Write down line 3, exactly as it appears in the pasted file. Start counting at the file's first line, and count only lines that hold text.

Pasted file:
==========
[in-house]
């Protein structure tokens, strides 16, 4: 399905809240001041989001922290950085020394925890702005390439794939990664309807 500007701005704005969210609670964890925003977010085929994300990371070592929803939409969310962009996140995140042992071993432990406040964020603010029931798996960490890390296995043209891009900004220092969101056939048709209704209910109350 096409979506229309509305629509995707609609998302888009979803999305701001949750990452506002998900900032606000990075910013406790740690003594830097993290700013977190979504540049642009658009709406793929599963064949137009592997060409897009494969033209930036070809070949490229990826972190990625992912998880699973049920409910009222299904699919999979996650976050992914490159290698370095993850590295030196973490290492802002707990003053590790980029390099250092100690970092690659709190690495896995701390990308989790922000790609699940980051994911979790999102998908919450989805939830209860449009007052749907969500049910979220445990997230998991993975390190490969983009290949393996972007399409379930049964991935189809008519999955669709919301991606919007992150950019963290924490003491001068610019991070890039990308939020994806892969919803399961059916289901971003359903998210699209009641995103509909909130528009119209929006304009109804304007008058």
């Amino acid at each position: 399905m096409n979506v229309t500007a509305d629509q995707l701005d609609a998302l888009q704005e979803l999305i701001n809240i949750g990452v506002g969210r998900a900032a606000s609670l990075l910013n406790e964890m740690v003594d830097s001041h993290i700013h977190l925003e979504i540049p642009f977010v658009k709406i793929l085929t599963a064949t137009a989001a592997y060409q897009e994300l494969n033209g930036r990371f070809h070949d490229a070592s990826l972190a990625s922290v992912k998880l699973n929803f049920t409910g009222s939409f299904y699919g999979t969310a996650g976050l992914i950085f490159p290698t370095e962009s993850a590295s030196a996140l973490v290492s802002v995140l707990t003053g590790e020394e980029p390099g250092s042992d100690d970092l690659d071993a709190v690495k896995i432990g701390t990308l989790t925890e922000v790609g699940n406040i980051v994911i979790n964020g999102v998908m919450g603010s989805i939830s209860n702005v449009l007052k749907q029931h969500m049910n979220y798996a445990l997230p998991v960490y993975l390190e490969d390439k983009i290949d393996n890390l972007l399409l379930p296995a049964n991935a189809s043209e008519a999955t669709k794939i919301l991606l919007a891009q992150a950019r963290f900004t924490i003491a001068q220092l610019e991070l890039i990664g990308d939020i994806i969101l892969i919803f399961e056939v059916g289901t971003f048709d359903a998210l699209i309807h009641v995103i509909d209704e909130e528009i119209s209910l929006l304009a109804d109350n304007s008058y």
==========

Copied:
């Amino acid at each position: 399905m096409n979506v229309t500007a509305d629509q995707l701005d609609a998302l888009q704005e979803l999305i701001n809240i949750g990452v506002g969210r998900a900032a606000s609670l990075l910013n406790e964890m740690v003594d830097s001041h993290i700013h977190l925003e979504i540049p642009f977010v658009k709406i793929l085929t599963a064949t137009a989001a592997y060409q897009e994300l494969n033209g930036r990371f070809h070949d490229a070592s990826l972190a990625s922290v992912k998880l699973n929803f049920t409910g009222s939409f299904y699919g999979t969310a996650g976050l992914i950085f490159p290698t370095e962009s993850a590295s030196a996140l973490v290492s802002v995140l707990t003053g590790e020394e980029p390099g250092s042992d100690d970092l690659d071993a709190v690495k896995i432990g701390t990308l989790t925890e922000v790609g699940n406040i980051v994911i979790n964020g999102v998908m919450g603010s989805i939830s209860n702005v449009l007052k749907q029931h969500m049910n979220y798996a445990l997230p998991v960490y993975l390190e490969d390439k983009i290949d393996n890390l972007l399409l379930p296995a049964n991935a189809s043209e008519a999955t669709k794939i919301l991606l919007a891009q992150a950019r963290f900004t924490i003491a001068q220092l610019e991070l890039i990664g990308d939020i994806i969101l892969i919803f399961e056939v059916g289901t971003f048709d359903a998210l699209i309807h009641v995103i509909d209704e909130e528009i119209s209910l929006l304009a109804d109350n304007s008058y």